1. Hmm. I’m pretty sure that to get the phone turned on and get a number when you first get the phone, the phone company makes you verify who you are. Maybe I’m wrong, but I worked at a store for a little while that sold them, and I remember helping some guy set up his phone, and I seem to remember the same kinds of questions that you would answer to verify it was you that you would answer for a credit check.

  3. “A person has no legitimate expectation of privacy in information he voluntarily turns over to third parties,” the Court ruled in Smith v. Maryland.

    And the telephone company is just an evil corporation so they have no privacy rights.

  4. Joe has secret info that he tells Mary. Mary tells Sue, a third party. The government can now order Sue to divulge the secret info without a warrant because now Joe has no legitimate expectation of privacy. Third party, you see.

    1. Sorry, maybe this is a better analogy to fit with search and seizure.

      Joe has a secret that he tells Mary via letter dictated to his secretary, Sue, who makes a photocopy and seals it in a safe. Because Sue is a third party, now there is no warrant required to enter the safe and seize the copy of the letter.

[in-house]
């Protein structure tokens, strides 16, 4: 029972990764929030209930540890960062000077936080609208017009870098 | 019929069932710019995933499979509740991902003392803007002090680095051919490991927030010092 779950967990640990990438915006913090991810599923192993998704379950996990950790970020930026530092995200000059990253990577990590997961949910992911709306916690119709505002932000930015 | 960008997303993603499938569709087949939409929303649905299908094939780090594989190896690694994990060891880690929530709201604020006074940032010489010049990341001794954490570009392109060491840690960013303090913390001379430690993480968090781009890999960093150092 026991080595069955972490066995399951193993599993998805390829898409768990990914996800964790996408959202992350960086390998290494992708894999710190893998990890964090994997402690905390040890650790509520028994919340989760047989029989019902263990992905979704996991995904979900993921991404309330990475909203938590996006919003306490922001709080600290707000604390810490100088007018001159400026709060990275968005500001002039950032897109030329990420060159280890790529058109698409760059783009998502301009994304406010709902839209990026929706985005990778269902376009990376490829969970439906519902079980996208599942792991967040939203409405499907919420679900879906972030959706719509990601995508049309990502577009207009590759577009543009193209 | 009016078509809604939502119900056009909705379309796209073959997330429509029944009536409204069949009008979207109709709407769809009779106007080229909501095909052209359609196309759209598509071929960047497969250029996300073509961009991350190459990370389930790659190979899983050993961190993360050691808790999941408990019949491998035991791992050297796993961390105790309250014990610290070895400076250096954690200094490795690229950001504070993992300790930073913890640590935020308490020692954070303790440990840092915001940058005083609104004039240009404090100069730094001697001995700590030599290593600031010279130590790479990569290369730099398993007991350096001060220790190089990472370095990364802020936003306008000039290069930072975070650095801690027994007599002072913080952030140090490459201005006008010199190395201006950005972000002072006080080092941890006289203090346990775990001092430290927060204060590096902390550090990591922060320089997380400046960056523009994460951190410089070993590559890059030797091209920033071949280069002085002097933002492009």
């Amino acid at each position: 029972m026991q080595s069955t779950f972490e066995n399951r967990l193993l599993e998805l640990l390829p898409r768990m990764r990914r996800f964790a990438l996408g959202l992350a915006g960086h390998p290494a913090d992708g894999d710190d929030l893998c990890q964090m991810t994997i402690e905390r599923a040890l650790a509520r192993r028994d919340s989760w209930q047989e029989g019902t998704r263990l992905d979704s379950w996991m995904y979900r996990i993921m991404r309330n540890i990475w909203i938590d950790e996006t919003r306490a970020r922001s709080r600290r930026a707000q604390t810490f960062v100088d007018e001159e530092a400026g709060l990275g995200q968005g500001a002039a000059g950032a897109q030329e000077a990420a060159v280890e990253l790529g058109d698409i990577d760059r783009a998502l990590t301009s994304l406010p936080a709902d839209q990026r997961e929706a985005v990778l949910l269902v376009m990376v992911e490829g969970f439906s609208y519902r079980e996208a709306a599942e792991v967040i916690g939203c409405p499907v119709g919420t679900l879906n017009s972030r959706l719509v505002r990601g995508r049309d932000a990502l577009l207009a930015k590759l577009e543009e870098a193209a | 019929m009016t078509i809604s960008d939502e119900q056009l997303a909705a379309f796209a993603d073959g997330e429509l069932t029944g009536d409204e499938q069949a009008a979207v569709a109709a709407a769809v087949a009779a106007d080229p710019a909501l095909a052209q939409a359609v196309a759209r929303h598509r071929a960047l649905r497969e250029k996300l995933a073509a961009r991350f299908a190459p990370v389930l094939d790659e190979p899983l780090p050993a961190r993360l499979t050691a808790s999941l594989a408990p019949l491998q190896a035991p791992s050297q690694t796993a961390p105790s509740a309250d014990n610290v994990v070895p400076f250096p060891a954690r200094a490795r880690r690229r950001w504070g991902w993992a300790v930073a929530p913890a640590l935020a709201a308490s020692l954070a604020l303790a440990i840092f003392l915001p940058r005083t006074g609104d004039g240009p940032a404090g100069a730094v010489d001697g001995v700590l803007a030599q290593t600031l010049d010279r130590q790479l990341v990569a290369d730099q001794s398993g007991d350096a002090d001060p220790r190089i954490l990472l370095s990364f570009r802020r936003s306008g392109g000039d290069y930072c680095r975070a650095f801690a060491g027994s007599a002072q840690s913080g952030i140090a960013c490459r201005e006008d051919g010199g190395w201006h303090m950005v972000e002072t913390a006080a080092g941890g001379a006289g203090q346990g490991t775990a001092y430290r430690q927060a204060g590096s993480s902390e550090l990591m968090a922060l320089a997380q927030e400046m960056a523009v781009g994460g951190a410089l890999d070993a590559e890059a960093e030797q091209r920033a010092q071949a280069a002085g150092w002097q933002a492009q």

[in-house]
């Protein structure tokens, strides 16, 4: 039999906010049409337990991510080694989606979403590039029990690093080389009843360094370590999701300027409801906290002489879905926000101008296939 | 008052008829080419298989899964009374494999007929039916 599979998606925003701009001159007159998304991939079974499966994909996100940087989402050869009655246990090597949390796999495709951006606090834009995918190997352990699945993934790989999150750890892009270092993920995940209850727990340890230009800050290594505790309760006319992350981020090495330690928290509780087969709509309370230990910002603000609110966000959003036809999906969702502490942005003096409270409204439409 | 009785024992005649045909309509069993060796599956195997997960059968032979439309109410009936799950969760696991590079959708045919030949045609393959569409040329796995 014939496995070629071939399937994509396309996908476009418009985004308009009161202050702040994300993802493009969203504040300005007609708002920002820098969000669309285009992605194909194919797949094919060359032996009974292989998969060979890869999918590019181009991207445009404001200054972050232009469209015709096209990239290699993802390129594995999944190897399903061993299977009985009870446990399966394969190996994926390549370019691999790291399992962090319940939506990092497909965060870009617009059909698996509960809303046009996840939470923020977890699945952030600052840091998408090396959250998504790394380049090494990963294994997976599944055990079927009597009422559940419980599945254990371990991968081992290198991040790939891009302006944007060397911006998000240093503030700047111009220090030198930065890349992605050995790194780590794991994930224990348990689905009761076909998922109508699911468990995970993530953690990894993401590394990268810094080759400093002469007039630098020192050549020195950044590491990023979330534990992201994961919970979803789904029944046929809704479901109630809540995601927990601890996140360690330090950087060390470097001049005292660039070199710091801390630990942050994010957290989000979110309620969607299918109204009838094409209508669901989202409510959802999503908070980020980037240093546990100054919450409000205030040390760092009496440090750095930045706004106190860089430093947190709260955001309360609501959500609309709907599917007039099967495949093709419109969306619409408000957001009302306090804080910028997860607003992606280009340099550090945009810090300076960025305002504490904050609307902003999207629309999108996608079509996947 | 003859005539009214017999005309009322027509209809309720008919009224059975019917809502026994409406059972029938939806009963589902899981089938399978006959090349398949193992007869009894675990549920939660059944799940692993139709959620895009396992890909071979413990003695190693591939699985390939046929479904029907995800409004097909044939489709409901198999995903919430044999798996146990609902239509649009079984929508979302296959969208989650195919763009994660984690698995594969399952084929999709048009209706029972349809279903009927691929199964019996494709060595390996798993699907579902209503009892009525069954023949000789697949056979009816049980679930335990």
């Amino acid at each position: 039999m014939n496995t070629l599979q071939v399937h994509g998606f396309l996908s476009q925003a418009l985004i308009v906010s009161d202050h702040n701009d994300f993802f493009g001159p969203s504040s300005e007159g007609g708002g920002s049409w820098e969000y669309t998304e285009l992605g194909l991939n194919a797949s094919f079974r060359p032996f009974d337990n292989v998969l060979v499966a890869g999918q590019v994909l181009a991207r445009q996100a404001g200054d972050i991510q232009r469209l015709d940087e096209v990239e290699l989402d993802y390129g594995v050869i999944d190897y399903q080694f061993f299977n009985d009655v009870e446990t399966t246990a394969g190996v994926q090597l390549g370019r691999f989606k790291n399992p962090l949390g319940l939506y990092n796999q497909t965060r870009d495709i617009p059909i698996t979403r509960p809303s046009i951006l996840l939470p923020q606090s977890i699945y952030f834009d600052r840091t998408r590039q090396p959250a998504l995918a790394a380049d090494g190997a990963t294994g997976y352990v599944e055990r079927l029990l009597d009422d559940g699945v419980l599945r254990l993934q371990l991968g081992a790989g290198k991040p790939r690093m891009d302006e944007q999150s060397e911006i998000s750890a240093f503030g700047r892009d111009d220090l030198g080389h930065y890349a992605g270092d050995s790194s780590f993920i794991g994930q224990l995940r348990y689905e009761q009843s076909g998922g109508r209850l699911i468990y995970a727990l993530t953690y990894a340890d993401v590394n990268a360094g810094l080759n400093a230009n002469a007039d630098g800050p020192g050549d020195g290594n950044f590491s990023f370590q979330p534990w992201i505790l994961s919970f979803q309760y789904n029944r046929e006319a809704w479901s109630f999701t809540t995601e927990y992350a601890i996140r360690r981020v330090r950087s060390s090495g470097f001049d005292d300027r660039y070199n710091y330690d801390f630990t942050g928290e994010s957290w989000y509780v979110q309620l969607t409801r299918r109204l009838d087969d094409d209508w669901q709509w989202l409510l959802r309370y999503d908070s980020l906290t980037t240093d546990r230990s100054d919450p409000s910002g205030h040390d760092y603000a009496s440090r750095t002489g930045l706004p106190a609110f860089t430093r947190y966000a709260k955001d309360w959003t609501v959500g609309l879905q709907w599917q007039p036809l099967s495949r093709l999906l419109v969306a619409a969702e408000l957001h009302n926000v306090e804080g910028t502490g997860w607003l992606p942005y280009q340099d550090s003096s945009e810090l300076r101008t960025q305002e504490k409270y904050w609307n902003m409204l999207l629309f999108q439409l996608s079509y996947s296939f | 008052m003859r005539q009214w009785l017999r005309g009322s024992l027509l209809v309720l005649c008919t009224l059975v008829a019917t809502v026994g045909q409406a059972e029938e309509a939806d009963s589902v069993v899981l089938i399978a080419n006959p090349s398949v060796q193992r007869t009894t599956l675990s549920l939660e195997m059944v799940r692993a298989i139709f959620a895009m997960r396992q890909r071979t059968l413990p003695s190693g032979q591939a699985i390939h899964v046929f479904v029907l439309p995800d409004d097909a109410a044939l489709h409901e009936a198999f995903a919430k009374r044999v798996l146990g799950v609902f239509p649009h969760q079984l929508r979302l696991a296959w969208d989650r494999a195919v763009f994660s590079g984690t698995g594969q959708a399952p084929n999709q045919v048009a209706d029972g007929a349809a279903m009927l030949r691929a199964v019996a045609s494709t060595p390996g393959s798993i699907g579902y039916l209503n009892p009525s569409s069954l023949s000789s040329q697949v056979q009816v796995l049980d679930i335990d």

1. More like – Joe has a secret that he tells Mary via a sealed letter he hands over to Sue who then writes down all the details of when he handed it to her, who it was sent to, when it was delivered, what Mary gave back to her, and so on. Then stored all that information in a notebook in a safe (along with the same information for everyone who works with Joe, Mary, or in any building within a 5-mile radius).

  5. I guess I was surprised to read they had the imagination and skills to pull it altogether and make a bust.

  6. Why SCOTUS Should Tell the Government ‘Get a Warrant’ in Cell Phone Location Data Case
    Because the 4th Amendment protects persons to be secure in their persons, houses, papers, and effects, against unreasonable searches and seizures, shall not be violated, and no Warrants shall issue, but upon probable cause, supported by Oath or affirmation, and particularly describing the place to be searched, and the persons or things to be seized.

    In other words, the 4th just does not cover things only in your home but papers and effects.

    Its supposed to be hard for government to obtain information about you for criminal investigation purposes. Should work as designed.

    1. I feel like you don’t appreciate how hard things are for cops.

      1. I feel like dogs should fall within effects.

        1. Let’s not bring dogs into this. That’s just gonna lead to a shooting.

  7. Lacking exigency

    Hot pursuit!

  8. “Get a warrant” is the perfect message for the Supreme Court to tell the government in this case.

    I won’t be holding my breathe that they’ll actually rule that way.

  9. RE: Why SCOTUS Should Tell the Government ‘Get a Warrant’ in Cell Phone Location Data Case
    The third-party doctrine is at odds with the Fourth Amendment.

    Warrant?
    We don’t need no stinking warrant.
    We’ve got badges!